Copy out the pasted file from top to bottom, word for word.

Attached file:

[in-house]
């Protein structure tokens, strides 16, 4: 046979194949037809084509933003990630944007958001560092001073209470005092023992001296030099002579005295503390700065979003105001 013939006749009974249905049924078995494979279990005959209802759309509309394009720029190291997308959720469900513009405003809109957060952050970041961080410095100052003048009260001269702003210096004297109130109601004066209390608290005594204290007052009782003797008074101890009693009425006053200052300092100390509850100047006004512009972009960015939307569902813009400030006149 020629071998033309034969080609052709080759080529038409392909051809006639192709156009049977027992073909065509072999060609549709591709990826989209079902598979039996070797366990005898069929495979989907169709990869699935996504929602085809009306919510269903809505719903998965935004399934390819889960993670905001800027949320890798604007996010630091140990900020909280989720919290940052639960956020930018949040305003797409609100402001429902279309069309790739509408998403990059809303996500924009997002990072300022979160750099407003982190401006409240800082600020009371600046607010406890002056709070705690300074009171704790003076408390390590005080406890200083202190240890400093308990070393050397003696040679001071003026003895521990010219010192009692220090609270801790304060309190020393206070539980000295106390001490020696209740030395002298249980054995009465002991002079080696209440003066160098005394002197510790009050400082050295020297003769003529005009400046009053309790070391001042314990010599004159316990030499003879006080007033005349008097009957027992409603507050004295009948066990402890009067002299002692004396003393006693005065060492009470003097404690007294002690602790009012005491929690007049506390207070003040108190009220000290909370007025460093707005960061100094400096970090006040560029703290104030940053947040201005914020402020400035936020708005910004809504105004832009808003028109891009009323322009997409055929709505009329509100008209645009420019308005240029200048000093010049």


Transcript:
[in-house]
């Protein structure tokens, strides 16, 4: 046979194949037809084509933003990630944007958001560092001073209470005092023992001296030099002579005295503390700065979003105001 013939006749009974249905049924078995494979279990005959209802759309509309394009720029190291997308959720469900513009405003809109957060952050970041961080410095100052003048009260001269702003210096004297109130109601004066209390608290005594204290007052009782003797008074101890009693009425006053200052300092100390509850100047006004512009972009960015939307569902813009400030006149 020629071998033309034969080609052709080759080529038409392909051809006639192709156009049977027992073909065509072999060609549709591709990826989209079902598979039996070797366990005898069929495979989907169709990869699935996504929602085809009306919510269903809505719903998965935004399934390819889960993670905001800027949320890798604007996010630091140990900020909280989720919290940052639960956020930018949040305003797409609100402001429902279309069309790739509408998403990059809303996500924009997002990072300022979160750099407003982190401006409240800082600020009371600046607010406890002056709070705690300074009171704790003076408390390590005080406890200083202190240890400093308990070393050397003696040679001071003026003895521990010219010192009692220090609270801790304060309190020393206070539980000295106390001490020696209740030395002298249980054995009465002991002079080696209440003066160098005394002197510790009050400082050295020297003769003529005009400046009053309790070391001042314990010599004159316990030499003879006080007033005349008097009957027992409603507050004295009948066990402890009067002299002692004396003393006693005065060492009470003097404690007294002690602790009012005491929690007049506390207070003040108190009220000290909370007025460093707005960061100094400096970090006040560029703290104030940053947040201005914020402020400035936020708005910004809504105004832009808003028109891009009323322009997409055929709505009329509100008209645009420019308005240029200048000093010049």